In a press release today, Mayor Dwight C. Jones' Office announced their new Urban Blight Reduction Program. The program proposes private property be maintained by the Richmond's Department of Public Works. The negligent property owners will be assessed a fee, a lien on their property, and one could easily imagine late fees, interest, and other penalties to the point where they can no longer afford the property and lose it to the City.
The City's Inmate Labor Program [budgeted by a part of the city's Community Development Block Grant (CDGB)] where inmates are paid $10 a day for 8 hours of labor for clearing weeds will be incorporated into the Dept. of Public Works' program.
And Richmond City Employees are so stupid, they haven't organized a union to represent their interests to their employer, as they are entitled to under Virginia State Code, Section 40.1-57.3. They aren't making a fuss now that their jobs are being outsourced to inmates who work for $10 a day. Slavery by another name is just an inexcusable today as it was 200 years ago. Where do you draw the line? I'm not telling you, I'm asking you?
The complete press release is reprinted below:
CITY OF RICHMOND News Release
For Immediate Release Contact: Tammy Hawley (804) 646-3110
September 28, 2009
City Implements Urban Blight Reduction Program
Immediate benefits of organizational restructuring realized
Richmond, VA – As part of the recent reorganization of several city of Richmond departments, the city has implemented a new program aimed at reducing urban blight. The new program, being orchestrated by the Department of Public Works (DPW) will address the maintenance needs of vacant properties in four city precincts. To date, more than 250 privately owned properties, which previously came under the purview of the Department of Community Development (DCD), will now be mowed and maintained by DPW.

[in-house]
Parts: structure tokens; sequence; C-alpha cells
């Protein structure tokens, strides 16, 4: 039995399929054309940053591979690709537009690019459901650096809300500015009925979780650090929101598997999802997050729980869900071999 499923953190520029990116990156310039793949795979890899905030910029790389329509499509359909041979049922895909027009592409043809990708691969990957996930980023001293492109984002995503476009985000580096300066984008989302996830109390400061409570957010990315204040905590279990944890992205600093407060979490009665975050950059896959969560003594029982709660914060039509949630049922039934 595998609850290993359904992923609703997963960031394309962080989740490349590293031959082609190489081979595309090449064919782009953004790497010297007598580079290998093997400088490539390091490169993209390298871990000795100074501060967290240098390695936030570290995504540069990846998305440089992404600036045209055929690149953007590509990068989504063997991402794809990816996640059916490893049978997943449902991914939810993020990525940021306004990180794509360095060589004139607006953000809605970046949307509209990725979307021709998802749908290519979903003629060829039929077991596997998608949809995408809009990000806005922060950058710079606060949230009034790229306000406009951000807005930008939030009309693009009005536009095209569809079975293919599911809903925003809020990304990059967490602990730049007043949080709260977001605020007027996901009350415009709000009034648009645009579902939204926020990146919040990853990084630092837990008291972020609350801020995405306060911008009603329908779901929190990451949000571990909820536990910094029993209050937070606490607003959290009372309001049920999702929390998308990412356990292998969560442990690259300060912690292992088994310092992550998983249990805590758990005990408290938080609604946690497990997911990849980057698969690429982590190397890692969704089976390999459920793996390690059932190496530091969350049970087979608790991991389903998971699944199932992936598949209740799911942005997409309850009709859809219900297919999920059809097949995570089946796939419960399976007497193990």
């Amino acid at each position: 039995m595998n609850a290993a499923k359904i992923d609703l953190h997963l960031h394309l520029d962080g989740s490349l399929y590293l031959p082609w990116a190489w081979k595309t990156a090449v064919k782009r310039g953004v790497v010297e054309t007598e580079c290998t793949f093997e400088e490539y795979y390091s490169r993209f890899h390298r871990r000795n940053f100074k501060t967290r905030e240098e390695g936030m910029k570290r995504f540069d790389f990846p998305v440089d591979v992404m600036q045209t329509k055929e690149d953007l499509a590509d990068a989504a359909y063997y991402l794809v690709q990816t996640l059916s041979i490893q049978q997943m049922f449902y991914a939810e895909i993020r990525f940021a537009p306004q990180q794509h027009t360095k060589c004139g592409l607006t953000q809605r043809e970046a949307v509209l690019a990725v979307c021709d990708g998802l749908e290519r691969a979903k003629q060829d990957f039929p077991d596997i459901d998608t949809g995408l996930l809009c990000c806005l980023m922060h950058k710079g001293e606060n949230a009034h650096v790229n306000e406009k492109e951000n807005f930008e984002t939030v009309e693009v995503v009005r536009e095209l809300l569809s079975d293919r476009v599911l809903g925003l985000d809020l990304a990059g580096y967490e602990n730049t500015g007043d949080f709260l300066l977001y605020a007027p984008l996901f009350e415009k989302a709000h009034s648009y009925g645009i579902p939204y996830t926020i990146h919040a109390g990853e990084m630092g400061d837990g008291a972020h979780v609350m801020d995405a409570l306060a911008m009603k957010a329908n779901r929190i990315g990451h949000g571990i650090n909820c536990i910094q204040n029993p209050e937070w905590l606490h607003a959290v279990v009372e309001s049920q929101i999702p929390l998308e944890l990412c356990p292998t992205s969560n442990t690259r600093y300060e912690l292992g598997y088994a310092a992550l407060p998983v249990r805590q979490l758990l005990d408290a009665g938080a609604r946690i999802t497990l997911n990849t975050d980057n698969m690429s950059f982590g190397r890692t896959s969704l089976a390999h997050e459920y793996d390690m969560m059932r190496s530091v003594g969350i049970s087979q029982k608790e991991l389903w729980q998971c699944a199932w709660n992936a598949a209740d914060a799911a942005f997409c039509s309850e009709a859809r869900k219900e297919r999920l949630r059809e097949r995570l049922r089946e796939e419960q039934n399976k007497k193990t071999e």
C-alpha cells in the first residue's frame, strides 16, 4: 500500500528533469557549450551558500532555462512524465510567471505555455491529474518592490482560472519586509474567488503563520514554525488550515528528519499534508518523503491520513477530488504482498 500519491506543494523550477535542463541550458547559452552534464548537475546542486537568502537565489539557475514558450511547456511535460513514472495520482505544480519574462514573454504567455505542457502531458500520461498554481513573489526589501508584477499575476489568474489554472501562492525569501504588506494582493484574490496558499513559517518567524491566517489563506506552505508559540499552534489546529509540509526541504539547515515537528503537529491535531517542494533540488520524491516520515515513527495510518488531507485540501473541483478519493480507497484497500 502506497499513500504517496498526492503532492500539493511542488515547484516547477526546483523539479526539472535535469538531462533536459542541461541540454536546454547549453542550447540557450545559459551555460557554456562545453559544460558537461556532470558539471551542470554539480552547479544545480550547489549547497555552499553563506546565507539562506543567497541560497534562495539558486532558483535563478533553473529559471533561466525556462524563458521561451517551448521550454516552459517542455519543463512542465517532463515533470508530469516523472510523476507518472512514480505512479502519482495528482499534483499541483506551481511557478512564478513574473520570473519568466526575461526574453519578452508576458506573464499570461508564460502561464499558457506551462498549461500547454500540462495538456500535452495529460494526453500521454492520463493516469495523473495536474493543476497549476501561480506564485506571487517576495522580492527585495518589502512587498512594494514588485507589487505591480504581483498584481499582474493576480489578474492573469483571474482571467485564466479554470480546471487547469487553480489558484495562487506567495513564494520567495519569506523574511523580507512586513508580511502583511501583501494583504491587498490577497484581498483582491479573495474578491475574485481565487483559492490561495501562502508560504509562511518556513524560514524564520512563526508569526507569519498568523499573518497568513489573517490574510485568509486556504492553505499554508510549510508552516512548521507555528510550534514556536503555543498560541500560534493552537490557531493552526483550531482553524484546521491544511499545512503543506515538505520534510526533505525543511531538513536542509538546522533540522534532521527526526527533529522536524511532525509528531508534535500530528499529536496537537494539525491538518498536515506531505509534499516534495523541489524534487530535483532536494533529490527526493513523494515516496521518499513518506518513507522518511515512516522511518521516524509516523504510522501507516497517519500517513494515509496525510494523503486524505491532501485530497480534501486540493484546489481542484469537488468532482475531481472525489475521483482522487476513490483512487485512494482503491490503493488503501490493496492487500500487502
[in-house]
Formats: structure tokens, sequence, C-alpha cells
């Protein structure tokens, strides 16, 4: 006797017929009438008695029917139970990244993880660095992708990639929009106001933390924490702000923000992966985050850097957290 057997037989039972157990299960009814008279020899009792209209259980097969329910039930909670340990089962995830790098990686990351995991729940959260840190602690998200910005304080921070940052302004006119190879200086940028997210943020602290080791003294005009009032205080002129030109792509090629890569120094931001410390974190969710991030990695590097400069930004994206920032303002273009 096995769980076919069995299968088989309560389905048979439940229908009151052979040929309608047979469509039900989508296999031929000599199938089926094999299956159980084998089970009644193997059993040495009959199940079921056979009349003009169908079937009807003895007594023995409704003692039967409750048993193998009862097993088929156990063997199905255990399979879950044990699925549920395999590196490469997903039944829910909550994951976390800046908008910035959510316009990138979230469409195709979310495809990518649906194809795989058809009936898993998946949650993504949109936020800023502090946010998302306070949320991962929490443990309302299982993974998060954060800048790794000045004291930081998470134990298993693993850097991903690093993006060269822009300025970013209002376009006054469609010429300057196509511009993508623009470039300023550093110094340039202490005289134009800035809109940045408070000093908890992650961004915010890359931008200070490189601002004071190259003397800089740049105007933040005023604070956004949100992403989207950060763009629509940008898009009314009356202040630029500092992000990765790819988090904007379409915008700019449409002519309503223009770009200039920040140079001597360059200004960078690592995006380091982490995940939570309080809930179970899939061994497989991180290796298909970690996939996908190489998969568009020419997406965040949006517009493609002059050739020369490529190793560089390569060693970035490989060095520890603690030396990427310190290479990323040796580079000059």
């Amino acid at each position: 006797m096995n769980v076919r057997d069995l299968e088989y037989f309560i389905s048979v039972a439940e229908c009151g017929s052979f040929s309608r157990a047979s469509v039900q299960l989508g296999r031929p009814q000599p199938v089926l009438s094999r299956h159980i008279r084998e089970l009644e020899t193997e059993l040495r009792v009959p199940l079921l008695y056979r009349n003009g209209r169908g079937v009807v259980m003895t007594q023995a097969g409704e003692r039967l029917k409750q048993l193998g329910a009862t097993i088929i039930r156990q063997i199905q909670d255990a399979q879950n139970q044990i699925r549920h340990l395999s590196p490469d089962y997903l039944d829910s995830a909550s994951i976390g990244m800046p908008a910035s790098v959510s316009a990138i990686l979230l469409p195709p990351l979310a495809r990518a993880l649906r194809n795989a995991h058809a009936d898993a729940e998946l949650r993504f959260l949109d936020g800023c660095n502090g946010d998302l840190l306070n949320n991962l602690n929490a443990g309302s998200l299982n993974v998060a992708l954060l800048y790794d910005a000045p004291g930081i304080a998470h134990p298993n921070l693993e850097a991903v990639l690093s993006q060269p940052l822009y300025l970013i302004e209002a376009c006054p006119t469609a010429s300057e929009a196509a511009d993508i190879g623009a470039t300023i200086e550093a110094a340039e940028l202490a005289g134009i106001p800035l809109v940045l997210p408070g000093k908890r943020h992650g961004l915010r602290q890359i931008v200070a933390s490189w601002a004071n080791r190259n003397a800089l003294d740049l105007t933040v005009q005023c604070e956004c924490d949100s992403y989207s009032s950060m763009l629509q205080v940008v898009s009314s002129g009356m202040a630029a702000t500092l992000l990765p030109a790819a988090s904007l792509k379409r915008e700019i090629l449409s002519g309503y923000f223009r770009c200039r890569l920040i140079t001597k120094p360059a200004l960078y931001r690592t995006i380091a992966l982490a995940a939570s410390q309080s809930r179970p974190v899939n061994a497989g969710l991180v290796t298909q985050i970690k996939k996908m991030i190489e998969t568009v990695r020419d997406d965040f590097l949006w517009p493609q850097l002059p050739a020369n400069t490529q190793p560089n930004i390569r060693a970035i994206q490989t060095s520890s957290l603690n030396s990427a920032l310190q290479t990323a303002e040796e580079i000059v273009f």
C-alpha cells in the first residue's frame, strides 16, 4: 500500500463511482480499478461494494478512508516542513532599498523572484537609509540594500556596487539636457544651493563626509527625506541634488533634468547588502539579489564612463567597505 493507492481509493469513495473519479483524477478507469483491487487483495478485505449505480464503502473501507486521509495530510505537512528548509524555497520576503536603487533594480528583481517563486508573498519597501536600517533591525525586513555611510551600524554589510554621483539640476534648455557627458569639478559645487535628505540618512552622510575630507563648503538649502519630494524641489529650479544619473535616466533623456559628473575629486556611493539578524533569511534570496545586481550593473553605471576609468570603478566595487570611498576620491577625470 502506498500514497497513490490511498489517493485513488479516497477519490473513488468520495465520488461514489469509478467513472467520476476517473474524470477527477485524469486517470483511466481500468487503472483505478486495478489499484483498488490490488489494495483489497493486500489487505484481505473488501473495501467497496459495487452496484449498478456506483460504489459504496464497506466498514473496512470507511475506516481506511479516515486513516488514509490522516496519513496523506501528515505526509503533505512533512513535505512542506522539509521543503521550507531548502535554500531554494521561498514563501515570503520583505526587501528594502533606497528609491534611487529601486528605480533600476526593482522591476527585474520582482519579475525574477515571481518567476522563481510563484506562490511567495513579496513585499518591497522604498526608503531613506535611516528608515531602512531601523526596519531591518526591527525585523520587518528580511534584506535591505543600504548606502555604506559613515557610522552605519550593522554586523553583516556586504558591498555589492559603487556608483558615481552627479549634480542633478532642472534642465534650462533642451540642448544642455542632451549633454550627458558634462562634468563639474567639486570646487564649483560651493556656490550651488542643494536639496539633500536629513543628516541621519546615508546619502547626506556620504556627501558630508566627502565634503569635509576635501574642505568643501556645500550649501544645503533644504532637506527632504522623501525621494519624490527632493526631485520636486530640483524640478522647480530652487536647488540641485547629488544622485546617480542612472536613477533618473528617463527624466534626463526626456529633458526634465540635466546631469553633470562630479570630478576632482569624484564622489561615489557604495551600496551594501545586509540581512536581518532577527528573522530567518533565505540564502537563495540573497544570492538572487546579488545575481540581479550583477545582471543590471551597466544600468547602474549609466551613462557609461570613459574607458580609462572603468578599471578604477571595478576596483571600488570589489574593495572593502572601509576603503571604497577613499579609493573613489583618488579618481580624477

“I believe this new program follows Mayor Dwight Jones’ dedication to ensure the best use of taxpayer dollars and implementing operational efficiencies,” said city Chief Administrative Officer Byron Marshall. “The Mayor takes great pride in the city, its beauty and rich history. As such, all neighborhoods will receive the same level of service to maintain the aesthetics and integrity of our community, as we work toward making Richmond a tier one city.”
This phase of the program, which began on September 23, 2009, includes mowing and removal of overgrown vegetation and refuse from all four precincts. Three of the precincts (108 properties in total) will be completed by September 30, 2009. The remaining 132 properties in Precinct 1 will be completed no later than October 31, 2009.
Subsequent phases of the program include, but are not limited to:
• Coordinating efforts with other city departments to identify and address other areas in need of maintenance.
• Implementing a system for routine maintenance of lots in need of maintenance
• Working with the City Attorney's Office to increase pressure on those property owners with significant amounts due to the city for work performed on their properties to recover the amount due.
The city's division of code enforcement will continue to inspect and identify potential code violations. Once it has been determined that a property has reached the level of non-compliance and the property owner has failed to address the deficiency, DPW will manage the maintenance of such properties. DPW plans also include the use of local inmate labor to bring cited properties back into compliance. Also liens will be placed on each property in an effort to ensure that the city will be compensated by the owners for the work performed.
An advisory group, consisting of the City Attorney’s Office, DPW, and code enforcement, will determine the best method of returning these vacant properties to productive use, as well as developing a system of recouping any costs incurred by the city as a result of code violations.